Authorities are debating whether or not to cancel the London Marathon, which is scheduled for April 21, because of what happened in Boston this weekend. The fear that our world now lives in every day because of acts of terrorism like this have now even invaded the one thing that the people of this planet have held sacred, and one of the few places where they have felt completely safe outside of their own home since September 11. Sports. Where people can drop virtually all responsibility they have, grab a few friends, go to a game, and cheer on your favorite team.

Where is this attack going to leave the world of sport as a nation? As a planet? Scared. Wherever we go we will now think of that possibility of being attacked and killed in a place that should otherwise be nothing more than a place of entertainment with friends and family. This attack will provoke changes in security at every professional and semi-professional stadium and arena in the United States and maybe even elsewhere in the world.

I don’t know that anyone can call hit or miss on this post, but I think I can speak for everyone when I say this event definitely hit America and its people deep.

My thoughts and prayers go out to those who were killed, injured, their families, and the city of Boston.

Simon Gagne Returns to Philly

February 26th,

Simon Gagne of the Los Angeles Kings was traded to his former club, the Philadelphia Flyers. In return, the 2011-2012 Stanley Cup Champions will receive a conditional 3rd Round Draft Pick, meaning if the Flyers make the playoffs this season the Kings will get a 3rd round pick, whereas if they fail to make the playoffs the Kings will get a 4th round pick.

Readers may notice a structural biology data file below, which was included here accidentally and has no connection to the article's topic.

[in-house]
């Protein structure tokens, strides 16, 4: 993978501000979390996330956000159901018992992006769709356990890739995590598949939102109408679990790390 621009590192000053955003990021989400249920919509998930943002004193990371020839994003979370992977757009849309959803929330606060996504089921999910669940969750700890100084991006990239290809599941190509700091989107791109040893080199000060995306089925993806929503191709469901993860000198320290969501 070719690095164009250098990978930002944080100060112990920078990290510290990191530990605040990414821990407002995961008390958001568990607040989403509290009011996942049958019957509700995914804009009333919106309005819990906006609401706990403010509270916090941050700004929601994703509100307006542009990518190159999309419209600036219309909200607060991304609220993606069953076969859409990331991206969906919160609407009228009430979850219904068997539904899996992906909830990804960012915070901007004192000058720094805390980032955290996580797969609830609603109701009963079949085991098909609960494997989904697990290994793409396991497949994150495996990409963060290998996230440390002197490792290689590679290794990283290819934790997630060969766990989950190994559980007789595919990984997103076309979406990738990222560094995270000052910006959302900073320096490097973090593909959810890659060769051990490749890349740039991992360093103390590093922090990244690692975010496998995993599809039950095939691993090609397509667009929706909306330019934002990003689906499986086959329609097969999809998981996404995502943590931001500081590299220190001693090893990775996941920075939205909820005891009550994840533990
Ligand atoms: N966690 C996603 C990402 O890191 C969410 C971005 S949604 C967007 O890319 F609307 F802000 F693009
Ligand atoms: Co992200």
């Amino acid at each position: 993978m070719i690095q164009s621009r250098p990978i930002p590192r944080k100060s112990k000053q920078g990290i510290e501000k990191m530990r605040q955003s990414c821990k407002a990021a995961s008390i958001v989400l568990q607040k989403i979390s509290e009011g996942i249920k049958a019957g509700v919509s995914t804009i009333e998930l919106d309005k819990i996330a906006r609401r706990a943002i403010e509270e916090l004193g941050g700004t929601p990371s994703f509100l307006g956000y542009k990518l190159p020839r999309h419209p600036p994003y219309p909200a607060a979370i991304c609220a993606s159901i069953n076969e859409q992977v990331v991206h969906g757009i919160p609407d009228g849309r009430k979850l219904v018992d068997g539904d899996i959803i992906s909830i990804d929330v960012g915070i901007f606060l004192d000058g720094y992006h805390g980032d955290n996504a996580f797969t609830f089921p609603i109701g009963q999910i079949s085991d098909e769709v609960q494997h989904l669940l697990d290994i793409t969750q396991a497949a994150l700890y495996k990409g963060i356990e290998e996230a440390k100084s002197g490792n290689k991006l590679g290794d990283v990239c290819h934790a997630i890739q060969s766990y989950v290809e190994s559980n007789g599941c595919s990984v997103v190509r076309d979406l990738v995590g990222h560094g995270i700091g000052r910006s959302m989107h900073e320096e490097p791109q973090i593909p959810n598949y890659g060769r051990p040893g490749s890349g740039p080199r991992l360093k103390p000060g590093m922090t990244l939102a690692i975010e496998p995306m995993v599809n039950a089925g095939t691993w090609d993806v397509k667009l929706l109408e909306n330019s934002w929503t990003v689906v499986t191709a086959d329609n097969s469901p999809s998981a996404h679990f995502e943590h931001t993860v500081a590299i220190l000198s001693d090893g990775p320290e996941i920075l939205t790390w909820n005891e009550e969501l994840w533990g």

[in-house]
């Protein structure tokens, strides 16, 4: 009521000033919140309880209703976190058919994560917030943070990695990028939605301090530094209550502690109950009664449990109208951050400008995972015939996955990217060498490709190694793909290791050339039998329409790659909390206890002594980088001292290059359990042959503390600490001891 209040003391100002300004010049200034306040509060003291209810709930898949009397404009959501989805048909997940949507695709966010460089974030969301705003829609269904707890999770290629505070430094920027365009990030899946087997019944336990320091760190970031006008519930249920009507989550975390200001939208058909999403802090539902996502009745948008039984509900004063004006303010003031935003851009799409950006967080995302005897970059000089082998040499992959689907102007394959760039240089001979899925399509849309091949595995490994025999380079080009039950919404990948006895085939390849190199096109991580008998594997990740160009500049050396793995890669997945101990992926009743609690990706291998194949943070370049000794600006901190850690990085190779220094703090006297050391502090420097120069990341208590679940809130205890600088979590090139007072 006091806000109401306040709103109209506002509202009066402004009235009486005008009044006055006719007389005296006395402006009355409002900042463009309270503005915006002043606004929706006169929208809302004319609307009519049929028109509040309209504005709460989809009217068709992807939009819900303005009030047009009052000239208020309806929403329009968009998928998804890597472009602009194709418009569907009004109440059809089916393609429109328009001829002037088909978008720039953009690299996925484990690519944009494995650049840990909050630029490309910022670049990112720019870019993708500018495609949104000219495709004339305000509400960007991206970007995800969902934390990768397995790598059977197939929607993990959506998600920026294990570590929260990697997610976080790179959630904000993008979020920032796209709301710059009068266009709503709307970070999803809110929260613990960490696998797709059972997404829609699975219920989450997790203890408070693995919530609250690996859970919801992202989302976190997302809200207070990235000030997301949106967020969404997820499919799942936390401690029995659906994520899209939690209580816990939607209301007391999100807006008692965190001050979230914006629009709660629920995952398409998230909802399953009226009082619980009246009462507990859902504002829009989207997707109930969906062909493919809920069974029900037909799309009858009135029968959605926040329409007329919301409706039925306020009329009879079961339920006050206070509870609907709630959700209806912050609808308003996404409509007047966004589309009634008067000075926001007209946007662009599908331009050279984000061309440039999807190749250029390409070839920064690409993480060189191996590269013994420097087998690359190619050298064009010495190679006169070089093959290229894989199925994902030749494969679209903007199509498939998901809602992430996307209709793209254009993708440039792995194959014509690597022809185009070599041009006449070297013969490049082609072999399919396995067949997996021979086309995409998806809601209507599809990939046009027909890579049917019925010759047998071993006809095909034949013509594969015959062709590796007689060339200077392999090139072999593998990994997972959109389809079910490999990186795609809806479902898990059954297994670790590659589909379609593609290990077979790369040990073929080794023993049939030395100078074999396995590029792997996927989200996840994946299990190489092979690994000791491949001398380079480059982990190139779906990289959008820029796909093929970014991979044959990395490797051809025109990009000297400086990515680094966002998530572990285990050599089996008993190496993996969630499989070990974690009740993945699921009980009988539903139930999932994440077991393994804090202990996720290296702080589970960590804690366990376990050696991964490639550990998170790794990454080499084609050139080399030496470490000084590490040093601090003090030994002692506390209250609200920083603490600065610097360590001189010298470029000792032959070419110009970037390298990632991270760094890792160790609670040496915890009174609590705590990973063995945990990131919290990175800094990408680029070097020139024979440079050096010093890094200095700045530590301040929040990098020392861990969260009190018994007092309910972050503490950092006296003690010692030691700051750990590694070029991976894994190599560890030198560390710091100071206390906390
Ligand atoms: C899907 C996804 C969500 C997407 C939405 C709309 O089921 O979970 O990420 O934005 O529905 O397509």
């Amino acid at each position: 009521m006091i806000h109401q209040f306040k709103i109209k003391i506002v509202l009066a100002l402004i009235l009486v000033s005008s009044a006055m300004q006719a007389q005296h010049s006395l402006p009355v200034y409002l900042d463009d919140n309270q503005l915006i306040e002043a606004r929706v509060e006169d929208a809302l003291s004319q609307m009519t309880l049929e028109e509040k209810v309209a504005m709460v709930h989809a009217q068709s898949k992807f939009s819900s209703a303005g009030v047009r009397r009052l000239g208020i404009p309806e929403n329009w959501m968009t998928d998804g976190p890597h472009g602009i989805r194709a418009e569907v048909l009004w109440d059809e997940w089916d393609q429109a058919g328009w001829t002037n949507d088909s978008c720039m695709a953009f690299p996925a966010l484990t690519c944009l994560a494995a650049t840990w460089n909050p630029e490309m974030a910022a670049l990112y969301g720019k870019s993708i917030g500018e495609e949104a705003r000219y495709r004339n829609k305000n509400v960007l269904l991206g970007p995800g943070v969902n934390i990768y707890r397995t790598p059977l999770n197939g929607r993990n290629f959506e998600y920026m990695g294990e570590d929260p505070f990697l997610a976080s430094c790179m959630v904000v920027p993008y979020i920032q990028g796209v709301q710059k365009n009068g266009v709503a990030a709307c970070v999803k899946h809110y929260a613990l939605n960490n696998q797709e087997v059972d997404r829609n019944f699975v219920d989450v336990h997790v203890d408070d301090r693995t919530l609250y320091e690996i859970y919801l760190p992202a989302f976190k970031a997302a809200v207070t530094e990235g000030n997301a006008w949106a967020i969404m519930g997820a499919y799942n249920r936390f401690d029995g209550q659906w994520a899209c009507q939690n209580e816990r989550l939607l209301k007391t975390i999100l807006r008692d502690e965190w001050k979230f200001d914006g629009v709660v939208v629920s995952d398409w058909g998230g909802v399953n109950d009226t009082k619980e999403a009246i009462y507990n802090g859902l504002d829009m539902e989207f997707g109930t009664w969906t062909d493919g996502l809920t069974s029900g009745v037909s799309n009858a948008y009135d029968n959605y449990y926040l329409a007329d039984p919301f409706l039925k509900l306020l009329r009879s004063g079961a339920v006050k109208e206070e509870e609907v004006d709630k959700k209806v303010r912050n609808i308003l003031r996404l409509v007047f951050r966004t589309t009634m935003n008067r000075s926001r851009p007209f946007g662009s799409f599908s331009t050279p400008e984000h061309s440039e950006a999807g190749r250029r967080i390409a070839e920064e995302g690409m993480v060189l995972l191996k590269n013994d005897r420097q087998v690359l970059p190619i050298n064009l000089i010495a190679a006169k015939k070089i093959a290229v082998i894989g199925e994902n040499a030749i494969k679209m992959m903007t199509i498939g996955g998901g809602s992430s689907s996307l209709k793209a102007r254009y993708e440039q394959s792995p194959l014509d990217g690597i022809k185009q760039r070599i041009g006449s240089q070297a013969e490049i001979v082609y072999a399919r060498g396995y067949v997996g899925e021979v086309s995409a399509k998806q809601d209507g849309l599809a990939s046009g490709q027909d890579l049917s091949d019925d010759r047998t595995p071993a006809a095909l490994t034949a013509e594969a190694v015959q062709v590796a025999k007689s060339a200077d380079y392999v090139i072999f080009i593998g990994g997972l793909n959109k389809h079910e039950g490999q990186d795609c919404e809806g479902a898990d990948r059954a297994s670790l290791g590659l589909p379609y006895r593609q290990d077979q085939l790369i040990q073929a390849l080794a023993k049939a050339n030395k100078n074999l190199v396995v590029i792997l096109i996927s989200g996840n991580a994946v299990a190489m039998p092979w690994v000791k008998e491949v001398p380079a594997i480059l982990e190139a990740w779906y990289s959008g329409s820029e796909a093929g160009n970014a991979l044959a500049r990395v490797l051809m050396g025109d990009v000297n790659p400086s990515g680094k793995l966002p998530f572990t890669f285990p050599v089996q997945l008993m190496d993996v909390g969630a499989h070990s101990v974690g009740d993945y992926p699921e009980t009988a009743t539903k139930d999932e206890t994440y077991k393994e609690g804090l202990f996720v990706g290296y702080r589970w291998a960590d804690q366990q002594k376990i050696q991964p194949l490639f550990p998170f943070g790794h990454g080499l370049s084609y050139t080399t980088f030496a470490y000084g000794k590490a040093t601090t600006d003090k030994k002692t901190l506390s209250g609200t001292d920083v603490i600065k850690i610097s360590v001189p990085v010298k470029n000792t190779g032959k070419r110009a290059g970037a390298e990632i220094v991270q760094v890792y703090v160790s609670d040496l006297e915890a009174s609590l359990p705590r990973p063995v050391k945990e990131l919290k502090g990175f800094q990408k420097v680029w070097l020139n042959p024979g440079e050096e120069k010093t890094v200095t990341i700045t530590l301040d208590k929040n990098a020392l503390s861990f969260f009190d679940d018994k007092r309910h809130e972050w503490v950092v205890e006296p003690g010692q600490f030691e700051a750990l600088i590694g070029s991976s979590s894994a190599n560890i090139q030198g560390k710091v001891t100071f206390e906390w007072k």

As a King, Gagne scored 7 goals in 45 games, only playing 11 this season, and missing the last 46 games of the 2011-2012 season due to a head injury from which he continues to feel symptoms. Having turned 33 as of February 29 and now playing his 13th season in the NHL (10 with the Flyers), Gagne is not exactly at the top of his game, and carries about as much value as a 3rd or 4th round draft pick at this point in his career.

Coming back to Philadelphia for the first time since 2010, Gagne was introduced with a tribute video featuring his highlights with the Flyers over his past 10 seasons with them. Although he may not be at the top of his game, Simon Gagne means a lot to the fans in Philadelphia, and showing that he can score in just his first game back with the Flyers against the Washington Capitals, might even become an integral part of the struggling Philadelphia offense.

Trading away a 3rd or 4th round draft pick in 2013 may hinder the Flyers’ chances of picking up a decent defenseman or even a minor league star, but with Gagne meaning so much to the fans of Philly it was a good decision to bring him back despite his questionable health. But will the Flyers benefit from this acquisition? Only time will tell.

What do you think, fans? Hit or Miss?